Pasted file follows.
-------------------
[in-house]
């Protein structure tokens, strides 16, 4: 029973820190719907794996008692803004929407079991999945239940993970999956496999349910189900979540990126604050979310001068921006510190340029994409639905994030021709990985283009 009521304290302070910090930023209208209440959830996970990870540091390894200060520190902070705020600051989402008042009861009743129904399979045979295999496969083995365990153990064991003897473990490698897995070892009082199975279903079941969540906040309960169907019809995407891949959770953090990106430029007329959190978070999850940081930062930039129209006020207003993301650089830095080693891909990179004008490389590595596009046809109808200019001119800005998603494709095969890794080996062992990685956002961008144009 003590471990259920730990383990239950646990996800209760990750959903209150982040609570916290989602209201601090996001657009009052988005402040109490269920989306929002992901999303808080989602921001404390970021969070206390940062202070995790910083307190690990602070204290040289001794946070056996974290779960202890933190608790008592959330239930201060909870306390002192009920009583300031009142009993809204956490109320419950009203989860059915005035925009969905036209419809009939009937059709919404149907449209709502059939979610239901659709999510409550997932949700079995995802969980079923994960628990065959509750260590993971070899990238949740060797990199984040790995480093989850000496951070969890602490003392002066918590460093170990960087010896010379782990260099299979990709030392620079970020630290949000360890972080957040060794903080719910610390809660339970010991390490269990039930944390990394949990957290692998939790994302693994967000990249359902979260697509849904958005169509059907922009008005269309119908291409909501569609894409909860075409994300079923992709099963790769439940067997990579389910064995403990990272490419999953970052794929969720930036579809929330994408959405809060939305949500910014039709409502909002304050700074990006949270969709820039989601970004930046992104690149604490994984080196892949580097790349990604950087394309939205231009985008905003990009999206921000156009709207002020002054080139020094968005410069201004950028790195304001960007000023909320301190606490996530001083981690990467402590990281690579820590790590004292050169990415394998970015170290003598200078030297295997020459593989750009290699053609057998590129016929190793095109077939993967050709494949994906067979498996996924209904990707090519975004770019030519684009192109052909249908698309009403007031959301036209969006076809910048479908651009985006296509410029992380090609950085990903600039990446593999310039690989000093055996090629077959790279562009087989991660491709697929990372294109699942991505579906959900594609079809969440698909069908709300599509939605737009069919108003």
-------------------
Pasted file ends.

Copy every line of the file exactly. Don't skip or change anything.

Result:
[in-house]
């Protein structure tokens, strides 16, 4: 029973820190719907794996008692803004929407079991999945239940993970999956496999349910189900979540990126604050979310001068921006510190340029994409639905994030021709990985283009 009521304290302070910090930023209208209440959830996970990870540091390894200060520190902070705020600051989402008042009861009743129904399979045979295999496969083995365990153990064991003897473990490698897995070892009082199975279903079941969540906040309960169907019809995407891949959770953090990106430029007329959190978070999850940081930062930039129209006020207003993301650089830095080693891909990179004008490389590595596009046809109808200019001119800005998603494709095969890794080996062992990685956002961008144009 003590471990259920730990383990239950646990996800209760990750959903209150982040609570916290989602209201601090996001657009009052988005402040109490269920989306929002992901999303808080989602921001404390970021969070206390940062202070995790910083307190690990602070204290040289001794946070056996974290779960202890933190608790008592959330239930201060909870306390002192009920009583300031009142009993809204956490109320419950009203989860059915005035925009969905036209419809009939009937059709919404149907449209709502059939979610239901659709999510409550997932949700079995995802969980079923994960628990065959509750260590993971070899990238949740060797990199984040790995480093989850000496951070969890602490003392002066918590460093170990960087010896010379782990260099299979990709030392620079970020630290949000360890972080957040060794903080719910610390809660339970010991390490269990039930944390990394949990957290692998939790994302693994967000990249359902979260697509849904958005169509059907922009008005269309119908291409909501569609894409909860075409994300079923992709099963790769439940067997990579389910064995403990990272490419999953970052794929969720930036579809929330994408959405809060939305949500910014039709409502909002304050700074990006949270969709820039989601970004930046992104690149604490994984080196892949580097790349990604950087394309939205231009985008905003990009999206921000156009709207002020002054080139020094968005410069201004950028790195304001960007000023909320301190606490996530001083981690990467402590990281690579820590790590004292050169990415394998970015170290003598200078030297295997020459593989750009290699053609057998590129016929190793095109077939993967050709494949994906067979498996996924209904990707090519975004770019030519684009192109052909249908698309009403007031959301036209969006076809910048479908651009985006296509410029992380090609950085990903600039990446593999310039690989000093055996090629077959790279562009087989991660491709697929990372294109699942991505579906959900594609079809969440698909069908709300599509939605737009069919108003």